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Mecklenburg County launches website, increases contact tracers after gaps in process exposed

As North Carolina cracks down on mask requirements, the WCNC Charlotte Defenders team is diving deeper into another method to stop the spread of the coronavirus.

CHARLOTTE, N.C. — As North Carolina cracks down on mask requirements, the WCNC Charlotte Defenders team is diving deeper into another method to stop the spread of the coronavirus.

Last month, the Defenders team uncovered gaps in the process of contact tracing in Mecklenburg County; some people who were exposed to the virus were not being contacted by health officials.  After the story aired, the county launched a new website describing the process of contact tracing, including who will be notified, HERE.

In addition, the county’s more than doubled the number of contact tracers since then, but there are still challenges reaching people who’ve been exposed.

WCNC Charlotte found some people weren’t being notified by health officials when they were exposed to the virus, including a county commissioner.  Now, the Defenders team is looking into what’s being done about it.

Eight days after St. Patrick’s Day, Mecklenburg County Commissioner Susan Rodriguez McDowell learned she was in close contact with someone who had coronavirus.

“My husband tested positive in March,” said Commissioner Rodriguez McDowell.

According to Mecklenburg County’s website, health officials attempt to notify close contacts and provide recommendations like self-quarantining.  The county’s page with detailed procedures for contact tracing launched after the Defenders team started asking questions.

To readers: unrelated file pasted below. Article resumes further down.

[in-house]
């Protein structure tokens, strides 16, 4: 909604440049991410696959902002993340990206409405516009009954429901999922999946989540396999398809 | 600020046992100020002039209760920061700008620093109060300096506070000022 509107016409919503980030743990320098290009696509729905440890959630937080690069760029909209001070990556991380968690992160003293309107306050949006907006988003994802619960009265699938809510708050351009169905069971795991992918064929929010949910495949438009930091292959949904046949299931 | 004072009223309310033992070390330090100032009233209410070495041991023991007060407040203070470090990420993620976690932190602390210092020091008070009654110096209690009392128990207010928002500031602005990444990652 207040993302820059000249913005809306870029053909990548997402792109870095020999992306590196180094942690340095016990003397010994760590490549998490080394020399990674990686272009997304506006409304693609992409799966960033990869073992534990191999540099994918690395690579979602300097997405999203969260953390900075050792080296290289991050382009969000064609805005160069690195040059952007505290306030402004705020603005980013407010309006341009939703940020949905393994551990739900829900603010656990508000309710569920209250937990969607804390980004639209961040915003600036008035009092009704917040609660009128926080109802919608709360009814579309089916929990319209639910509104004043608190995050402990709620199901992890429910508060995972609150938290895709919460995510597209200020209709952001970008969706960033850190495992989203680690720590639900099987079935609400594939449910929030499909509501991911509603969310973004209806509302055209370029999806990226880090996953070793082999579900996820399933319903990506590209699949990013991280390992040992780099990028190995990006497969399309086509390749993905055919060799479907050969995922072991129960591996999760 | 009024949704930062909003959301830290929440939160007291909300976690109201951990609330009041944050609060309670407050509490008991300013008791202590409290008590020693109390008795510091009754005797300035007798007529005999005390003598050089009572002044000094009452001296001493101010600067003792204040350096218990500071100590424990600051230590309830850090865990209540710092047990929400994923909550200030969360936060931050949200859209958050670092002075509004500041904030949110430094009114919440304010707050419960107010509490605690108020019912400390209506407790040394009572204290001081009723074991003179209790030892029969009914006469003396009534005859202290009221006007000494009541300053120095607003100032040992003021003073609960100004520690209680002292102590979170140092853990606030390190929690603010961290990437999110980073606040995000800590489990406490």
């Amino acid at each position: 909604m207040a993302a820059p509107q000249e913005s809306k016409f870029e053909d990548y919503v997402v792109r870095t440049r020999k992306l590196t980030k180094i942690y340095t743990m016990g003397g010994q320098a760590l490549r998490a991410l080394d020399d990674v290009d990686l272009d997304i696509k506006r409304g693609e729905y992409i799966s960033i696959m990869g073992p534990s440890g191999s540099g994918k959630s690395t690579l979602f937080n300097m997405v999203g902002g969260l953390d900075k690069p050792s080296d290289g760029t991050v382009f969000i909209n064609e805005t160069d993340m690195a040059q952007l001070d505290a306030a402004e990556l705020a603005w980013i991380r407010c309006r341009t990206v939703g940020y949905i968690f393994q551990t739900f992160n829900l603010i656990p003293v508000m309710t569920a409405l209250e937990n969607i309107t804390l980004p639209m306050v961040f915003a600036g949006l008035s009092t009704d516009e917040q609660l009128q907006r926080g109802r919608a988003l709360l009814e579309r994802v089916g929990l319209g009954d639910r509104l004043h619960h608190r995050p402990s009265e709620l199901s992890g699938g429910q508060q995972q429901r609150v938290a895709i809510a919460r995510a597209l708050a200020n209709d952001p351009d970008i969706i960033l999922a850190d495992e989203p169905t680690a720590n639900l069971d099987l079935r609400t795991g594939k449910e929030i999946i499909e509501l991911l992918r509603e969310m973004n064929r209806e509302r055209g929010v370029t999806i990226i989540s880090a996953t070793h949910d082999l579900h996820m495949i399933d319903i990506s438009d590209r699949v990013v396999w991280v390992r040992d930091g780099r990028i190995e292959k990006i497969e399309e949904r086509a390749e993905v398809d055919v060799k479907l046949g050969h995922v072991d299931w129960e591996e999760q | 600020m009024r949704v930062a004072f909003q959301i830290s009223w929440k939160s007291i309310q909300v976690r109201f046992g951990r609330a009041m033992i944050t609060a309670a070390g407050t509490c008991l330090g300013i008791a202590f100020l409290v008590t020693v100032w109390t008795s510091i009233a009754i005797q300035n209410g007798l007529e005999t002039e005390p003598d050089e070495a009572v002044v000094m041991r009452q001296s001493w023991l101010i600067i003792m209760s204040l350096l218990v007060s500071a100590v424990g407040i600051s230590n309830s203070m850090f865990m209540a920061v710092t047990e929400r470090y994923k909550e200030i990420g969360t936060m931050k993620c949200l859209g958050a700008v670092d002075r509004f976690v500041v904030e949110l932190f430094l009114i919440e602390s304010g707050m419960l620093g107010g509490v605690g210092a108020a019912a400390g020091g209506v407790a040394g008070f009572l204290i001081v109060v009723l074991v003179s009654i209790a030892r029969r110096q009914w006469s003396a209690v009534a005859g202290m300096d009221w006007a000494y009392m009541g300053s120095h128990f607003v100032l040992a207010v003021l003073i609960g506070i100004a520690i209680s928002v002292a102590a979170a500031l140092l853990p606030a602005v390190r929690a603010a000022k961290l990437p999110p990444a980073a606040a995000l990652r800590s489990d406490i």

“I was struck by he [her husband] had just come off of an airplane and they didn't even ask, ‘Well, what flight were you on?’,” said Commissioner Rodriguez McDowell. “I was caring for him, no one ever contacted me about that, I was never tested.”

WCNC Charlotte found Commissioner Rodriguez McDowell is not the only one who didn’t get the call. Trey McGhee says he was never contacted by health officials after his sister who he cared for tested positive for the virus in early April.

“I was doing all, but living there basically,” McGhee previously said.

The Defenders team asked McGhee if he thought there was a breakdown in the process with contact tracing and he responded, “Yeah, definitely”.

When the story aired last month, the medical director for the Mecklenburg County Health Department said they were focusing efforts on household and work contacts, but she acknowledged non-household contacts weren’t always getting a call.

“At this moment, we are not directly calling every single one,” said Medical Director, Dr. Meg Sullivan.

“I didn't know that,” said Commissioner Rodriguez McDowell. “That is kind of disturbing to me actually.”

Since then, the county has dramatically increased the number of contact tracers from 70 to 170.  However, Commissioner Rodriguez McDowell says they’re running into trouble because some people who are exposed aren’t answering the phone.

“We have to find other ways of messaging them and reaching out to them, even if we have to go to their home and knock on their door,” said Commissioner Rodriguez McDowell.

The county has also begun using new software to help manage case investigations and follow-ups.

WCNC Charlotte asked the county for an update about its procedures for reaching out to non-household contacts and the county's department of public health provided the following statement:

During interviews of positive cases, MCPH staff ask the positive case about household contacts as well as non-household close contacts (less than 6 feet away for >15 minutes) within 2 day before symptom onset (or date of test if asymptomatic). Our contact tracers then reach out to these identified individuals for whom sufficient contact information (e.g. a telephone number) is provided. 

We also work with employers, schools/childcares/camps, healthcare facilities, etc. to identify and notify close contacts in those settings.”